Providing low-income loans

Supporting micro-credit
Generating small-scale loans to the impoverished
Giving the poor greater access to credit
Assisting the unbankable
Providing microfinance
Making available lines of credit and other facilities for the informal sector and improved access to societal resources for the poor so that they can acquire the means of production and self-sufficiency. In many instances special considerations for women are required. Strict feasibility appraisals are needed for borrowers to avoid debt crises.
The poor face many problems in obtaining finance from conventional financial markets. Financial institutions prefer to give big loans. Small loans are not good business. However, the poor cannot afford to take big loans because their monthly incomes are too small for the repayments required. High interest rates make repayment doubly difficult. Eligibility criteria usually require relatively high and regular incomes. Many of the poor have low and irregular incomes in informal employment. Lack of substantial savings which banks like to see before lending is another stumbling block. The requirement for collateral or other security, often in the form of land or other legal property, automatically excludes most poor people.

This strategy features in the framework of Agenda 21 as formulated at UNCED (Rio de Janeiro, 1992), now coordinated by the United Nations Commission on Sustainable Development and implemented through national and local authorities.

Attempts to solve the problem of lack of access to finance for low-income families should start with measures to enhance the creditworthiness of the urban poor and to make them more 'bankable' to financial institutions. Experience suggests that financial discipline may be improved by educating borrowers about basic principles of debt financing, financial instruments and payback requirements, and by using peer pressure for supervision of loan payments. Such arrangement are an important feature of successful credit programmes geared to the poor, such as the Grameen Bank of Bangladesh.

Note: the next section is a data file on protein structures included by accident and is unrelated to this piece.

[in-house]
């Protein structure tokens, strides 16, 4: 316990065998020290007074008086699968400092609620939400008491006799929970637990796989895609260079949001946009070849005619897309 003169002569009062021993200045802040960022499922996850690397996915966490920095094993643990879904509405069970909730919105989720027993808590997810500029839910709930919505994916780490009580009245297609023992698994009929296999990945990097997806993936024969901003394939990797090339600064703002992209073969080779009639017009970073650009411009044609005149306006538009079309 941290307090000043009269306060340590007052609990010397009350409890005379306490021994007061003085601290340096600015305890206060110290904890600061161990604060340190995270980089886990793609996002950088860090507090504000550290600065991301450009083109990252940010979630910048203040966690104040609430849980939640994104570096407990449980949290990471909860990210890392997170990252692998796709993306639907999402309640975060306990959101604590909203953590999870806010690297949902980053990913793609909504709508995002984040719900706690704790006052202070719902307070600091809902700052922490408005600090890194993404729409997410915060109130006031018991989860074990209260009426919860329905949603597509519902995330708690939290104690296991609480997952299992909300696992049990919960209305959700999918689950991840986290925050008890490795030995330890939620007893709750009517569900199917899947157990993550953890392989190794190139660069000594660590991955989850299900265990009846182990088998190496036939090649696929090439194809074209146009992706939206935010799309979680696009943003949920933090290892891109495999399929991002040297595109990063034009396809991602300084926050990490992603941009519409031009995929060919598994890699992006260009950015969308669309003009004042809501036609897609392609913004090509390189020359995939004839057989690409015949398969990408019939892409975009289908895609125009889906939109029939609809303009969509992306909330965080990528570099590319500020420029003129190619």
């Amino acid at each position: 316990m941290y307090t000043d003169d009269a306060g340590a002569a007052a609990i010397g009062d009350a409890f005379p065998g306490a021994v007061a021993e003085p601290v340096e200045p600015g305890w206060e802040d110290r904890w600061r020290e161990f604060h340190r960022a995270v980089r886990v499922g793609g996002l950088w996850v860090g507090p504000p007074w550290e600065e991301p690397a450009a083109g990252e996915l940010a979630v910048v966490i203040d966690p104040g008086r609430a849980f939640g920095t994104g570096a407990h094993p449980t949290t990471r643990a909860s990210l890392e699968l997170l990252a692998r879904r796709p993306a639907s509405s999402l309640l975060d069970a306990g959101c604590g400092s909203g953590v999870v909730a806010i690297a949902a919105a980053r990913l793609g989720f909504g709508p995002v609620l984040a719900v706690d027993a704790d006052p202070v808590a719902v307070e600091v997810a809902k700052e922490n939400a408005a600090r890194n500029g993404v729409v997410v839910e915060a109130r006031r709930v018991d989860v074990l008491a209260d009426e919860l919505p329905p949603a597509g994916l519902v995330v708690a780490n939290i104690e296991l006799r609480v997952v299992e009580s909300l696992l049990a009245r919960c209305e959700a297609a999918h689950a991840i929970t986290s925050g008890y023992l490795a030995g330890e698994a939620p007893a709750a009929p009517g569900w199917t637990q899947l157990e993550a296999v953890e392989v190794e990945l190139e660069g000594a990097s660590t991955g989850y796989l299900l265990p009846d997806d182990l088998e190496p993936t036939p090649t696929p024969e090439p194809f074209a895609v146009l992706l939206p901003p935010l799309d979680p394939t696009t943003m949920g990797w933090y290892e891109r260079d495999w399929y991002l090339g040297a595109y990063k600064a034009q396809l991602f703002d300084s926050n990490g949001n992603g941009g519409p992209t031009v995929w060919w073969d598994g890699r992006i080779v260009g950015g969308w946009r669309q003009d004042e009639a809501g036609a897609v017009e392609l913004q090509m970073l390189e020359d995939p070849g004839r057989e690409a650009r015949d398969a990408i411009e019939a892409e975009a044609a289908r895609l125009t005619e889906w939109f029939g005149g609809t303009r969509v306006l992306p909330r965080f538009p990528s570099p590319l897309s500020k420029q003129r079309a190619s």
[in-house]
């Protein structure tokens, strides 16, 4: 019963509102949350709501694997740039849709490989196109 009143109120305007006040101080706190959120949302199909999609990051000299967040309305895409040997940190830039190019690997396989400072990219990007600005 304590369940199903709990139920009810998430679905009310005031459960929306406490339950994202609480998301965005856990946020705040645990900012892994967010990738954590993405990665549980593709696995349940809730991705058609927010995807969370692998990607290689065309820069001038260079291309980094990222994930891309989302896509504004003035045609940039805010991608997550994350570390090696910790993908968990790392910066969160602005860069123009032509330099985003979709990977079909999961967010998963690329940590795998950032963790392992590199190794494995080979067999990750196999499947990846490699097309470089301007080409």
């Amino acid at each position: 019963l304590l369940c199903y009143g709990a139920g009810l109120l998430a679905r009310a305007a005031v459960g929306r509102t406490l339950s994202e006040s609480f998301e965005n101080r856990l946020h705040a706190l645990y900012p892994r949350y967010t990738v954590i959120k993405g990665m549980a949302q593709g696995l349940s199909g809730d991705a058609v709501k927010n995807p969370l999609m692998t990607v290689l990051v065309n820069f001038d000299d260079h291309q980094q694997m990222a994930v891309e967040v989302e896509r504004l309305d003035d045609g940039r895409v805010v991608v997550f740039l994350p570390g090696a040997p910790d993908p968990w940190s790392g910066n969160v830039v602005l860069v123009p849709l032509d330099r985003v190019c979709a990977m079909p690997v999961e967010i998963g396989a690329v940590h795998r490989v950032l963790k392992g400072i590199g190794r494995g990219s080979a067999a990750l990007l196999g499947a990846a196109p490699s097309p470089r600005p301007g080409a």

In 1983 in Bangladesh, the Grameen Bank was established. In 1993, the Bank had more than 1,000 branches and 1.6 million borrowers in 34,0000 villages in the country. The banks operating principle is not the standard "the more you have, the more you can borrow" but the "less you have, the higher your priority". The banks lend only to the poorest of the rural poor and half of them must be women. To provide community support and build commitment, prospective clients must have five friends to borrow with. The Bank's average loans are US$100, 94% of them to women; the interest rate high (20 percent), repayment time short (within one year), and there is a mandatory savings requirement. The Bank's founder reported in 1995 that one third of Grameen's 2 million borrowers have already crossed the poverty line and the remaining two-thirds are nearly there but often incapacitated because of chronic ill health. The Bank has a recovery rate of 97 percent, and its bad-debt is less than one-half of one percent.

In 1995, the World Bank joined with international donors to create a US$100 million fund to expand small scale credit programmes around the world through grants and loans to institutions like the Grameen Bank.

The Self-Employed Women's Association (SEWA) in India providing loans, facilitates savings and offers financial counselling to low-income women. The results are an increase in real income (by borrowing at a lower rate of interest, repaying old debts, and by borrowing to buy equipment), an increased volume of business and interest earned on SEWA Bank's savings account.

Enterprise Development International is a non-profit private voluntary organization that enable the unemployed and underemployed poor in developing countries and the USA to become productive, self-supporting citizens. The Microenterprise Project provides small loans and business training to help the poor start income-generating enterprises.

Every day, millions of enterprising women and men struggle to better their lives by opening tiny businesses. They work exhausting hours yet they barely scrape by. What they need to break free is a little credit - a loan as small as $75 can transform their lives.
Type Classification:
D: Detailed strategies